This Sunday we have a record number of sign-ups for the Oxford Half Marathon - 70 in fact which is pretty amazing!

The Oxford Half is a beautiful marathon set in the heart of our beautiful city of Oxford and we are so grateful to all of our fabulous runners who have chosen our charity to raise money for.

There are numerous reasons our runners choose to run for our special charity. Many have been cared for or have had a loved one looked after by staff in our amazing hospitals and we also have many of our fantastic members of staff from across the trust taking part.

Steven's Story

Last year, Steven and his wife Sam took their daughter to their local GP surgery in Wallingford for her six-week post-natal check-up. It was at this check-up that the doctor picked up that Phoebe's eyesight wasn’t as it should be.

Following a referral to the eye clinic and a series of tests at the John Radcliffe Hospital (JR), it was determined that Phoebe was born with Nance-Horan syndrome, a rare condition that affects various systems in the body, including eyes and teeth growth, and can sometimes lead to delayed development.

At just eight weeks old, little Phoebe was scheduled for surgery at the JR to remove cataracts from both her eyes. The surgery was a success, significantly improving her vision.

Phoebe continues to receive regular check-ups and recently underwent another procedure to remove a membrane from her eye.

Steven comments, ‘Phoebe is now 11 months old and wears contact lenses or glasses on a daily basis.

'We were so lucky that her condition was picked up so early and for her to have had the surgery - it could have been a very different story if it hadn’t; therefore I’m running the Oxford Half this weekend to give back to the hospital that saved Phoebe's sight.’

Matt's Story

Matt’s daughter Sophia, now three, received superb treatment earlier this year from the Children’s Ward at the Horton General, who put her on a treatment plan for an illness that was impacting her quality of life. 

Matt says: ‘The staff on the Children’s Ward at the Horton did amazing work for Sophia, it’s been great to see her living life to the full again and we can’t thank them enough.’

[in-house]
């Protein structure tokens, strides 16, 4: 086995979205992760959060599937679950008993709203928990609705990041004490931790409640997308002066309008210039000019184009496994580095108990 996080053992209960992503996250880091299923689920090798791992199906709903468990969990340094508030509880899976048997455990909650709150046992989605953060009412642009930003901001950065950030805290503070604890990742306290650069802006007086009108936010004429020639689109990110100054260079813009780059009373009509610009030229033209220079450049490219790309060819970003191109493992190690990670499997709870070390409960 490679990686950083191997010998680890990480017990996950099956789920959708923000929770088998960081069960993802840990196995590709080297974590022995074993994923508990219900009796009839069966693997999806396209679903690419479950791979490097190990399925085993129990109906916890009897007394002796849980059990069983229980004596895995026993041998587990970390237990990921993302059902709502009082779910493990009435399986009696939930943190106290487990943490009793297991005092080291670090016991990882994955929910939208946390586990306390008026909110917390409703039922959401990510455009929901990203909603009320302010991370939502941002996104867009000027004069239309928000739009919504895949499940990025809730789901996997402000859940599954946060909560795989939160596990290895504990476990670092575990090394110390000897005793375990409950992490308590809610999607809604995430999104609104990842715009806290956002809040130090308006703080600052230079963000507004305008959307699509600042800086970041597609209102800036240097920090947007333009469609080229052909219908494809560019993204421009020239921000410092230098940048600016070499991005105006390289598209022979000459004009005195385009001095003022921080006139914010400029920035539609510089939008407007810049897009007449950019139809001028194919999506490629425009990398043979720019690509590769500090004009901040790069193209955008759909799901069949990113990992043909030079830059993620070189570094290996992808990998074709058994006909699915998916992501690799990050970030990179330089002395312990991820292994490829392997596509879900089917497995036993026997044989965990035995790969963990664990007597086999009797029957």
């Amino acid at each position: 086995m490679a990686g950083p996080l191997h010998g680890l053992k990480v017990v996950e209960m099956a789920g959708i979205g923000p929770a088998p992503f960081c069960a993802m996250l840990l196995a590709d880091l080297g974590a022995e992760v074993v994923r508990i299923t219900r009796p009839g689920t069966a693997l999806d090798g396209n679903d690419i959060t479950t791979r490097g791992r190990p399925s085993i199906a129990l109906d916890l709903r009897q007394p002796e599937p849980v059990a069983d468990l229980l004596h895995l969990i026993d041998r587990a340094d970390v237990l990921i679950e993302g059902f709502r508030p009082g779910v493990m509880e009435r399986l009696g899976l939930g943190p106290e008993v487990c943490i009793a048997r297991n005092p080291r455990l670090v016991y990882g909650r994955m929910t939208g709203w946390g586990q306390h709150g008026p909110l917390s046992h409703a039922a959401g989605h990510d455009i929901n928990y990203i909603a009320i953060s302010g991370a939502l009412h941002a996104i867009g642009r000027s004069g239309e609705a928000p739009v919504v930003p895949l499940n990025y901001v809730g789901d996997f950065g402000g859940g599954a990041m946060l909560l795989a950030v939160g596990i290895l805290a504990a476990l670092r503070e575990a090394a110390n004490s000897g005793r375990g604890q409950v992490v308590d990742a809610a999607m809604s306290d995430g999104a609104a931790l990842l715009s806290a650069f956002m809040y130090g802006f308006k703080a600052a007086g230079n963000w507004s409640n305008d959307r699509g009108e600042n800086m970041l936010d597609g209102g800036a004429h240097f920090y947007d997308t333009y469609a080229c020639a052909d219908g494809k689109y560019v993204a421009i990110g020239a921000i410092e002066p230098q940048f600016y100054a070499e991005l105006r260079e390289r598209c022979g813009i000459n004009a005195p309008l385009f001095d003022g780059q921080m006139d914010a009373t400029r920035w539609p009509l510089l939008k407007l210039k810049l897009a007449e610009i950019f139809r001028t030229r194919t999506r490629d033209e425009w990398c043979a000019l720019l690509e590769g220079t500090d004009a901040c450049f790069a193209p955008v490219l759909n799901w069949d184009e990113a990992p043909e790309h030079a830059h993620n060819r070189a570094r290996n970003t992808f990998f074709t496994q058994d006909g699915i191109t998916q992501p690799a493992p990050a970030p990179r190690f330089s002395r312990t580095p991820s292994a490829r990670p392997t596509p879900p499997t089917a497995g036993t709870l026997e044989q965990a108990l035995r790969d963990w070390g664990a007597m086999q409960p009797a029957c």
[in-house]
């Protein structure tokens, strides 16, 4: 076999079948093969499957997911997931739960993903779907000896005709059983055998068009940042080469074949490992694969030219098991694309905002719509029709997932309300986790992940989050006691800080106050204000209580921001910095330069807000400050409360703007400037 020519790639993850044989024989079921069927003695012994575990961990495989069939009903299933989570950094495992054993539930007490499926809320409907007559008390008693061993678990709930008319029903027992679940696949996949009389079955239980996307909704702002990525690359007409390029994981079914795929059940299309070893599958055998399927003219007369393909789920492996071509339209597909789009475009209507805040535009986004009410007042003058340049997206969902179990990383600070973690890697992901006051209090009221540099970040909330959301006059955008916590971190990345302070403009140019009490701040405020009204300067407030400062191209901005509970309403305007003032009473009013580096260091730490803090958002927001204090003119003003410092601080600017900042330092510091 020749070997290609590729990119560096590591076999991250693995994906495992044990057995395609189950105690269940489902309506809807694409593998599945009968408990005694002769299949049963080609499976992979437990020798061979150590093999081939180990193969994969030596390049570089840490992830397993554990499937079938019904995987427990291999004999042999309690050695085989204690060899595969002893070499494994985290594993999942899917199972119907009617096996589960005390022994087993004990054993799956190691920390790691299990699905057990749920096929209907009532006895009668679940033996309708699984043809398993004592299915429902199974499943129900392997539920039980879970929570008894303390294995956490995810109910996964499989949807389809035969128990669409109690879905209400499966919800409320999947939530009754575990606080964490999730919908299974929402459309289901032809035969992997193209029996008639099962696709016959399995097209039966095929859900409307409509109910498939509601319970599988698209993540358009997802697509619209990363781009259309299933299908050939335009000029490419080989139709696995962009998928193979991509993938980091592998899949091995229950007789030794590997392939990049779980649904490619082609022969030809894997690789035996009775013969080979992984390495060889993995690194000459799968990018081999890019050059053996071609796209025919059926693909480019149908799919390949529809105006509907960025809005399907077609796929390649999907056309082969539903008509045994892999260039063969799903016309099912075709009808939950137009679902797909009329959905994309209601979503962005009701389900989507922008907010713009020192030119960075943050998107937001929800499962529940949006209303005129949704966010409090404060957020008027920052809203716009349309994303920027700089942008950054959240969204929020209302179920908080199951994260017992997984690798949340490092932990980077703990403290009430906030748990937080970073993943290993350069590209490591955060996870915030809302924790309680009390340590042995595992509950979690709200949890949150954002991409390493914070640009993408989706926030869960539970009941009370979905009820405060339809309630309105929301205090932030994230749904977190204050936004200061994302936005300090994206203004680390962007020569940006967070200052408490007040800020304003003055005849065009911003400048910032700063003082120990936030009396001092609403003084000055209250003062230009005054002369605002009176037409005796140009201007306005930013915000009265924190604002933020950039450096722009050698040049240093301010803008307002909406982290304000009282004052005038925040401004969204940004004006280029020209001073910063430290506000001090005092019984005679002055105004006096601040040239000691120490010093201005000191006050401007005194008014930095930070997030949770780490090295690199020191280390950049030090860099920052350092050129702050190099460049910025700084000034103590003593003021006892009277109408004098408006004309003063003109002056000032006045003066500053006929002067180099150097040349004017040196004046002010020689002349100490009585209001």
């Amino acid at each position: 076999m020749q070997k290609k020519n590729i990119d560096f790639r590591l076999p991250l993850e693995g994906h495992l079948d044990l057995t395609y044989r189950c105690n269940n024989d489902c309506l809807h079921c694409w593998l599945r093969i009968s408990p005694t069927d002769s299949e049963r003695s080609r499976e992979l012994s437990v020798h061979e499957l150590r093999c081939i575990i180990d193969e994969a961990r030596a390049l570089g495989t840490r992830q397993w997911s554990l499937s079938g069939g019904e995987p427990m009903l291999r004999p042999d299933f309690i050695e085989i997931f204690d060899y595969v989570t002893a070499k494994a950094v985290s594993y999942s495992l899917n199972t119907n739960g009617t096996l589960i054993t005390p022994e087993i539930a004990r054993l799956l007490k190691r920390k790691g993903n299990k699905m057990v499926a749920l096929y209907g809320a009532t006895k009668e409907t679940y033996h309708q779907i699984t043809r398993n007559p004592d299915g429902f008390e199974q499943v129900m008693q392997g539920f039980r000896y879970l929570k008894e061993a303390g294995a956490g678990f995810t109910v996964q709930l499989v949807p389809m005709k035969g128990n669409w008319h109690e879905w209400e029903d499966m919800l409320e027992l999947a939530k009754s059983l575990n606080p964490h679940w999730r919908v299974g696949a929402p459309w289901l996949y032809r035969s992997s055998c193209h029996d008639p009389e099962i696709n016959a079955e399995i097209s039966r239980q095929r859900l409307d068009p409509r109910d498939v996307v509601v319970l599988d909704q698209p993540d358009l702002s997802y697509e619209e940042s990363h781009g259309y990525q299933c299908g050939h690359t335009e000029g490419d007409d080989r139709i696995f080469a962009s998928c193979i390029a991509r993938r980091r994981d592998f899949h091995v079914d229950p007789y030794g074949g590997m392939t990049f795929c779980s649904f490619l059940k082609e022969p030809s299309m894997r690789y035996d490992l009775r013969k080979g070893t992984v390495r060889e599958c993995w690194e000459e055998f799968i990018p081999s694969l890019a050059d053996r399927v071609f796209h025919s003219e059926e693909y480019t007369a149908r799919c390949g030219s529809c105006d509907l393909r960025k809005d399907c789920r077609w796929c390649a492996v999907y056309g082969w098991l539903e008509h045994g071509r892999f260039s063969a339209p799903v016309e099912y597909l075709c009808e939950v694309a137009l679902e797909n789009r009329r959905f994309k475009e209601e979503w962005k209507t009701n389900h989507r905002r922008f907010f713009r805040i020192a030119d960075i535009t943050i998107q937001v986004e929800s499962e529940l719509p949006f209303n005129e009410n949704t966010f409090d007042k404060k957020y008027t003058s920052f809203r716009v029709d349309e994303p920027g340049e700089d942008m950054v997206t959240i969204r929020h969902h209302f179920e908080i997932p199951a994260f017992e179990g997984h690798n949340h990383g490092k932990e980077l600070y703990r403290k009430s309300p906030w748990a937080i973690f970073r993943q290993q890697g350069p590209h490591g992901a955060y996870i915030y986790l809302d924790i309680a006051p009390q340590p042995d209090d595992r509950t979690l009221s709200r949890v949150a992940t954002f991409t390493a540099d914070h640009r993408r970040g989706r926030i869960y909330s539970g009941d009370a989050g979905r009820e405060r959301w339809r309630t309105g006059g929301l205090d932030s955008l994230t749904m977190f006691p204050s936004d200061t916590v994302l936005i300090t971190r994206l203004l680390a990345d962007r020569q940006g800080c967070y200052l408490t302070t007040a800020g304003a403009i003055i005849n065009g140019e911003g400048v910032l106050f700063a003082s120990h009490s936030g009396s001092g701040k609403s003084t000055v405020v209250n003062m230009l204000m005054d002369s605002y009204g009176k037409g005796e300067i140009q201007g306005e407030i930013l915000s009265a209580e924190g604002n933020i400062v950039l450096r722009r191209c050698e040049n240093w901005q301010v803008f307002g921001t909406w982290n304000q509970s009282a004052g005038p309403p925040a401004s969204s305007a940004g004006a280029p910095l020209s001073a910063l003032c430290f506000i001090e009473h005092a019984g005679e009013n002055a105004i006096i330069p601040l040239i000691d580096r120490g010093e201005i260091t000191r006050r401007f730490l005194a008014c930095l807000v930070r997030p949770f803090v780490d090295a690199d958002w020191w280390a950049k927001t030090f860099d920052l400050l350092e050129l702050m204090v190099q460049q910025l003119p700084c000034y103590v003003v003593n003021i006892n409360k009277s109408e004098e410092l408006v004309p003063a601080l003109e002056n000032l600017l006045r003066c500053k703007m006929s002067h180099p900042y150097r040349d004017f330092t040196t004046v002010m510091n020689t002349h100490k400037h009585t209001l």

After the birth of Matt's son Seb last October, the Oxford Children's Hospital helped to care for him throughout the first 8 months of his life whilst he had prolonged jaundice and needed diagnostic investigations. Matt says he and his wife were supported amazingly whilst staff worked tirelessly to monitor, diagnose and provide treatment.
Matt is no stranger to a half marathon, with a couple already under his belt, but this year he is aiming for a very specific personal best, ‘I will be happy with any time under 1 hour 45 minutes 38 seconds”, says Matt. “I’ve wanted to run the Oxford half marathon a couple of times before but both times I had a place I got injured, so this is one I would like to conquer!”

Bex's Story

Bex Emptage, from Bicester, is an Executive Assistant at the John Radcliffe Hospital.

Inspired by watching the London Marathon in April earlier this year she signed up to run the Oxford Half for Oxford Hospitals Charity.

‘This is so out of my comfort zone you wouldn’t believe, but I was so inspired by all those London Marathon runners that I wanted to challenge myself, so here we are!’

‘I’m running for Oxford Hospitals Charity which I’m so proud to be doing, they do such amazing work and working at Oxford University Hospitals NHS Foundation Trust it was never going to be for anyone else.

‘I’ve seen just how they’ve made a difference to thousands of families and hospital staff.’

This is Bex’s first half marathon and we have been watching her journey closely on LinkedIn, where she has posted regular updates of her progress.

‘I'm very much not a runner... I have run on and off for a couple of years but never further than 5K - so signing up for this was a big challenge.

Rob's Story

Rob is running the Oxford Half Marathon to raise funds for the Silver Star Society, which is an essential part of the Oxford Hospital Charity that supports the Fetal Medicine Unit at the JR. 

Rob’s journey began in October 2019, when he and his wife Rachel learned about their pregnancy.

After experiencing dizziness and a collapse at work, Rob and Rachel visited the John Radcliffe Hospital, to discover they were expecting identical twins. Their pregnancy progressed with regular scans but differences in their growth became evident, leading to a diagnosis of Twin to Twin Transfusion Syndrome (TTTS).

Specialists recommended two critical procedures to save both babies, despite the challenges posed by the proximity of their umbilical cords. Unfortunately, despite their best efforts, they lost Zoe just before reaching 18 weeks.

In the following weeks, they faced the risk of brain damage for Keziah, but a subsequent MRI scan revealed no issues. At 27 weeks Rachel’s waters broke, leading to a week of hospital monitoring.

Keziah was born nine weeks early via an emergency C-section. Both mother and baby were fine, although Keziah needed to remain in the hospital for five weeks to reach a suitable weight before coming home.

Rob and Rachel have previously raised an amazing £6000 for the charity and helped to buy a CTG machine for the unit that helps to monitor a baby’s heartbeat.

Rob’s participation in the marathon is a tribute to, Zoe, and a way to support the Silver Star Society's crucial work at the Fetal Medicine Unit, which played a significant role in their journey.

‘We got to know them so well during our time there. They looked after us all in our time of need and we will never forget that.’ Says Rob.

‘I am an Oxford lad and I am really looking forward to running this weekend. It is a great event.’